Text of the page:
Teens are moving from childhood into independent adults. They need to have activities that are fun, healthy, active, and help them connect into positive peer relationships. Teens also need a sense of mission and purpose in their lives. When we engage teens in the Justice and Service life of the church teens experience that they can use their abilities to positively impact others. Through house building in impoverished countries, teaching elementary religious classes, helping at Vacation Bible School or Family Camp, working at the food bank, participating in the Walk for Life, bringing jackets and sleeping bags to the homeless, etc. teens can live out the gospel message to care for the least among us. As they see their ability to help others teens also develop a sense of hope about their own future.
Pastoral care – These issues including alcohol, drugs, chastity and healthy dating, self image (particularly young women and the issues of anorexia, bulimia and cutting) depression, stress, and difficulties in family relationships.. Who is more likely to face the issue of a crisis pregnancy and the question of abortion than a teen or young adult, either their self or a friend? Youth ministry can help build foundational skills to avoid these problems and the relationships of trust necessary for a teen to be able to reach out when they have a problem. The church should be a resource of healing, allowing teens and their families to connect into networks of professional to help with these issues.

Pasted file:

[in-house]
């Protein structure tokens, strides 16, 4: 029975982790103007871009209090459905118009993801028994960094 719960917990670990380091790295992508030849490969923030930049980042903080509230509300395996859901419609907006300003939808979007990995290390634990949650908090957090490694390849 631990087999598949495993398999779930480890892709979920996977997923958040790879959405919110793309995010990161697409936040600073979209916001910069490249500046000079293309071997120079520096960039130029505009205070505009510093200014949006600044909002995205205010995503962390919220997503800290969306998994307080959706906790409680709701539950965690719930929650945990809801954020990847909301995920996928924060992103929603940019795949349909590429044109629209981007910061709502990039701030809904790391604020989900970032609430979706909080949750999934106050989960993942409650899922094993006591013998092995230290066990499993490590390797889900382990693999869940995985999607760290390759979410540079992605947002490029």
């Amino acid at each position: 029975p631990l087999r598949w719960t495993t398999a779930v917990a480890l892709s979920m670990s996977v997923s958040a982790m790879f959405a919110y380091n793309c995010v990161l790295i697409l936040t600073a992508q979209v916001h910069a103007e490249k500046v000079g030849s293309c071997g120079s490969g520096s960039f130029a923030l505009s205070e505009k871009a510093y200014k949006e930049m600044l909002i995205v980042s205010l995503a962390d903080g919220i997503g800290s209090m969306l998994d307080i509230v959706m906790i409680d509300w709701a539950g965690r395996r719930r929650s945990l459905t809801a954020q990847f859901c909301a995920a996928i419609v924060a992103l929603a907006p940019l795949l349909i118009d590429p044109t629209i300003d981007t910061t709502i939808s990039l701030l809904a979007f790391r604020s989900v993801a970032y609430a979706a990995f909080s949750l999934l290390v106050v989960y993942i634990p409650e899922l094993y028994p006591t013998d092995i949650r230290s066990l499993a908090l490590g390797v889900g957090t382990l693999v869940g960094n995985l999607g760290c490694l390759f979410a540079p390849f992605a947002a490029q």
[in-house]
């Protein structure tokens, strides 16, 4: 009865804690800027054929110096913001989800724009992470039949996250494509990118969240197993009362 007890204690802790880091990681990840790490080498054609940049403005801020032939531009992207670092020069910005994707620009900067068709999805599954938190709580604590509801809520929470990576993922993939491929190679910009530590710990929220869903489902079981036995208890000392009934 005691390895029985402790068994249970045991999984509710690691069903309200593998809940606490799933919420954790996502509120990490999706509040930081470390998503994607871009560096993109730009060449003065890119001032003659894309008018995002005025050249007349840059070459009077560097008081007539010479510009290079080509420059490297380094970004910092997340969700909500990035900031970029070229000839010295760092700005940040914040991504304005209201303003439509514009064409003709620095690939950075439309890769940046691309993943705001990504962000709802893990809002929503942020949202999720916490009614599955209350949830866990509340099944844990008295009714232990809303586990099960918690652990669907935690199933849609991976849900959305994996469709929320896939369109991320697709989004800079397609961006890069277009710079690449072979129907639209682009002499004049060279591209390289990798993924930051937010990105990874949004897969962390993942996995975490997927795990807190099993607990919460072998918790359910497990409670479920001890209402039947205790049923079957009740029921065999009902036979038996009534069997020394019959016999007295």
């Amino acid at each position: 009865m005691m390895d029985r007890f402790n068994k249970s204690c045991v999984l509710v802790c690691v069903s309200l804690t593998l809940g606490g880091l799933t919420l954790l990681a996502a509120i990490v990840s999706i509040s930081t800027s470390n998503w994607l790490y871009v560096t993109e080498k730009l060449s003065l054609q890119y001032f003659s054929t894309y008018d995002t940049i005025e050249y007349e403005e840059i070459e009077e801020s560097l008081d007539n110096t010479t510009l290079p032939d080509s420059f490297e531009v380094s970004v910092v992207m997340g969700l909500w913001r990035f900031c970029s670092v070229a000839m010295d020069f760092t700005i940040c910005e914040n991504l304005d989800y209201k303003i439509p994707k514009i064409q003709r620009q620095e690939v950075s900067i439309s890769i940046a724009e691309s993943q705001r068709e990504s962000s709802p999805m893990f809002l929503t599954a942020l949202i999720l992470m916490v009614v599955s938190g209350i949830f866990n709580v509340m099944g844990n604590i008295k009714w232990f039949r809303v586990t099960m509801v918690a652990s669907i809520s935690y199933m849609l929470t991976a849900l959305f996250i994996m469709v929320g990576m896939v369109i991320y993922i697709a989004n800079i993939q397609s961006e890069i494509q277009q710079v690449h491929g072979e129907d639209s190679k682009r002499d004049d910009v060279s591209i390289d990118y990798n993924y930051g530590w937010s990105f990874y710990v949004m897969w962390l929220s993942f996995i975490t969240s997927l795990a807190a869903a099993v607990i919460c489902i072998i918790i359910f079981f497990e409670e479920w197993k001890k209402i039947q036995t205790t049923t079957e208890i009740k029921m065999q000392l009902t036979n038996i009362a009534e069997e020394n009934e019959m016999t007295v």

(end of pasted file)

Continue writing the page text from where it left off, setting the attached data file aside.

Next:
Empowering teens – Catholic leadership development. Teens need to move from being passive receivers into becoming active and engaged in their faith. After all Discipleship is learning and living the teachings of Jesus. Great youth ministers understand that all teens have the ability to grow as leaders in their faith. We best serve our youth when we provide meaningful ways for them to lead and share. Leadership is not just a personality trait; it is something we nurture in teens. Understanding this means the youth ministry team invites teens to lead, provides training on the skills they need, and then supports the teens by creating opportunities for them to actually lead. By looking at the many roles and activities in a meeting, liturgy, retreat, or event, we can a variety of areas that our teens can exercise leadership. A church community that welcomes teens will soon find that the teens are eager to share their talents and abilities.